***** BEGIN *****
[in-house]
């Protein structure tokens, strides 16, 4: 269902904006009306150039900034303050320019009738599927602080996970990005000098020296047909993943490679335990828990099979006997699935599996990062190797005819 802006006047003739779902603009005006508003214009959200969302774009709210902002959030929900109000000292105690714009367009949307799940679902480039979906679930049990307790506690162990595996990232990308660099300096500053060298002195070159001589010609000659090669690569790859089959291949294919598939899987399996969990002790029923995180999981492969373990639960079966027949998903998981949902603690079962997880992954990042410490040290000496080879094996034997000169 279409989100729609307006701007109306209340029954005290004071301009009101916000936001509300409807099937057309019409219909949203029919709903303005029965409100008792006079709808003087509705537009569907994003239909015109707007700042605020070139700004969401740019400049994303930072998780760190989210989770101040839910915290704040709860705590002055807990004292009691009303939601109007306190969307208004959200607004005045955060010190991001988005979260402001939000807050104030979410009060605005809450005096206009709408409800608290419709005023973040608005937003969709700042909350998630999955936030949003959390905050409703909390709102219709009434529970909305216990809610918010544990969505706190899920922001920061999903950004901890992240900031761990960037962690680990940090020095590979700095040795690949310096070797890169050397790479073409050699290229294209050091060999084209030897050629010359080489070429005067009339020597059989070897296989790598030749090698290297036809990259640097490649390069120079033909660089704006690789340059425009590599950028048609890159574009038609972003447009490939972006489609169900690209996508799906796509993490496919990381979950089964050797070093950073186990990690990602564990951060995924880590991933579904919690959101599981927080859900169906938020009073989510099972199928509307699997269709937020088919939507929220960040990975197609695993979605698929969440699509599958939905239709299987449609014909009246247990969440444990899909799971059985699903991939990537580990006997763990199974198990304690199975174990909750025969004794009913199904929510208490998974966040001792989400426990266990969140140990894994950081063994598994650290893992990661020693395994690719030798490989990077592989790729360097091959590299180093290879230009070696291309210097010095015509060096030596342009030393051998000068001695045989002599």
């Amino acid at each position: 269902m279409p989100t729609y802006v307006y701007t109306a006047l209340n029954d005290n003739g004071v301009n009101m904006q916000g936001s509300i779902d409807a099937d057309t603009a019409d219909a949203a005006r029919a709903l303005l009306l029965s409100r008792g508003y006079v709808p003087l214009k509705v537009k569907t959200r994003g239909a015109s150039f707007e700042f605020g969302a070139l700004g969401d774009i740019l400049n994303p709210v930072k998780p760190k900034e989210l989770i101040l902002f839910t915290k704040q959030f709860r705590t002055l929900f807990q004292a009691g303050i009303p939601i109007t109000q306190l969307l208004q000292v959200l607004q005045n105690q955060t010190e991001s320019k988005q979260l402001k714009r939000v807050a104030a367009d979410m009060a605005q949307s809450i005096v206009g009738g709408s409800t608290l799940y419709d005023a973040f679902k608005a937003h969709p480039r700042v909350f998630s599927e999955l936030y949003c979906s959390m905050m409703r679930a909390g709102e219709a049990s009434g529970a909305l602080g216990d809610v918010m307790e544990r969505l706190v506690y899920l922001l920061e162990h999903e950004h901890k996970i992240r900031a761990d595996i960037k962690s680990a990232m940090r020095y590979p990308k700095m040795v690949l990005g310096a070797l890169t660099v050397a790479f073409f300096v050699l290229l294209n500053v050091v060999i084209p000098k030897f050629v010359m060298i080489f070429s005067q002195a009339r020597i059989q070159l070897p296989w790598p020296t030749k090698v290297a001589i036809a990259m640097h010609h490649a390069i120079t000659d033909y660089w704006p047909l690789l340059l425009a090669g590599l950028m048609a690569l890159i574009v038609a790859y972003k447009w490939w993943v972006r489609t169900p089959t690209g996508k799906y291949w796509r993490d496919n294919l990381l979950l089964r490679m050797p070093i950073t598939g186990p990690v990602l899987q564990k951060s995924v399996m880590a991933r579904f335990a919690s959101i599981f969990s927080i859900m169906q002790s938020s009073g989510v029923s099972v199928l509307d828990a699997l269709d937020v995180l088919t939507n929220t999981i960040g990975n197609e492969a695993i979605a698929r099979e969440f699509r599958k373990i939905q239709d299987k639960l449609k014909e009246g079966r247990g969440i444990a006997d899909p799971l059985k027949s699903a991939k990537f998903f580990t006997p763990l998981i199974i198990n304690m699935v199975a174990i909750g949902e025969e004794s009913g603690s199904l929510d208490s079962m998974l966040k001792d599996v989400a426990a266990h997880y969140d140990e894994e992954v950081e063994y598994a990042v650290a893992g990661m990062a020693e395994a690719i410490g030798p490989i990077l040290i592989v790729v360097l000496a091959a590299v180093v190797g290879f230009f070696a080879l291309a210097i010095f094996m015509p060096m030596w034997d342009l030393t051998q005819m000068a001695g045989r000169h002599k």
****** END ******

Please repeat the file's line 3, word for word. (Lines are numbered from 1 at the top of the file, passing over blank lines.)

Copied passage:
């Amino acid at each position: 269902m279409p989100t729609y802006v307006y701007t109306a006047l209340n029954d005290n003739g004071v301009n009101m904006q916000g936001s509300i779902d409807a099937d057309t603009a019409d219909a949203a005006r029919a709903l303005l009306l029965s409100r008792g508003y006079v709808p003087l214009k509705v537009k569907t959200r994003g239909a015109s150039f707007e700042f605020g969302a070139l700004g969401d774009i740019l400049n994303p709210v930072k998780p760190k900034e989210l989770i101040l902002f839910t915290k704040q959030f709860r705590t002055l929900f807990q004292a009691g303050i009303p939601i109007t109000q306190l969307l208004q000292v959200l607004q005045n105690q955060t010190e991001s320019k988005q979260l402001k714009r939000v807050a104030a367009d979410m009060a605005q949307s809450i005096v206009g009738g709408s409800t608290l799940y419709d005023a973040f679902k608005a937003h969709p480039r700042v909350f998630s599927e999955l936030y949003c979906s959390m905050m409703r679930a909390g709102e219709a049990s009434g529970a909305l602080g216990d809610v918010m307790e544990r969505l706190v506690y899920l922001l920061e162990h999903e950004h901890k996970i992240r900031a761990d595996i960037k962690s680990a990232m940090r020095y590979p990308k700095m040795v690949l990005g310096a070797l890169t660099v050397a790479f073409f300096v050699l290229l294209n500053v050091v060999i084209p000098k030897f050629v010359m060298i080489f070429s005067q002195a009339r020597i059989q070159l070897p296989w790598p020296t030749k090698v290297a001589i036809a990259m640097h010609h490649a390069i120079t000659d033909y660089w704006p047909l690789l340059l425009a090669g590599l950028m048609a690569l890159i574009v038609a790859y972003k447009w490939w993943v972006r489609t169900p089959t690209g996508k799906y291949w796509r993490d496919n294919l990381l979950l089964r490679m050797p070093i950073t598939g186990p990690v990602l899987q564990k951060s995924v399996m880590a991933r579904f335990a919690s959101i599981f969990s927080i859900m169906q002790s938020s009073g989510v029923s099972v199928l509307d828990a699997l269709d937020v995180l088919t939507n929220t999981i960040g990975n197609e492969a695993i979605a698929r099979e969440f699509r599958k373990i939905q239709d299987k639960l449609k014909e009246g079966r247990g969440i444990a006997d899909p799971l059985k027949s699903a991939k990537f998903f580990t006997p763990l998981i199974i198990n304690m699935v199975a174990i909750g949902e025969e004794s009913g603690s199904l929510d208490s079962m998974l966040k001792d599996v989400a426990a266990h997880y969140d140990e894994e992954v950081e063994y598994a990042v650290a893992g990661m990062a020693e395994a690719i410490g030798p490989i990077l040290i592989v790729v360097l000496a091959a590299v180093v190797g290879f230009f070696a080879l291309a210097i010095f094996m015509p060096m030596w034997d342009l030393t051998q005819m000068a001695g045989r000169h002599k």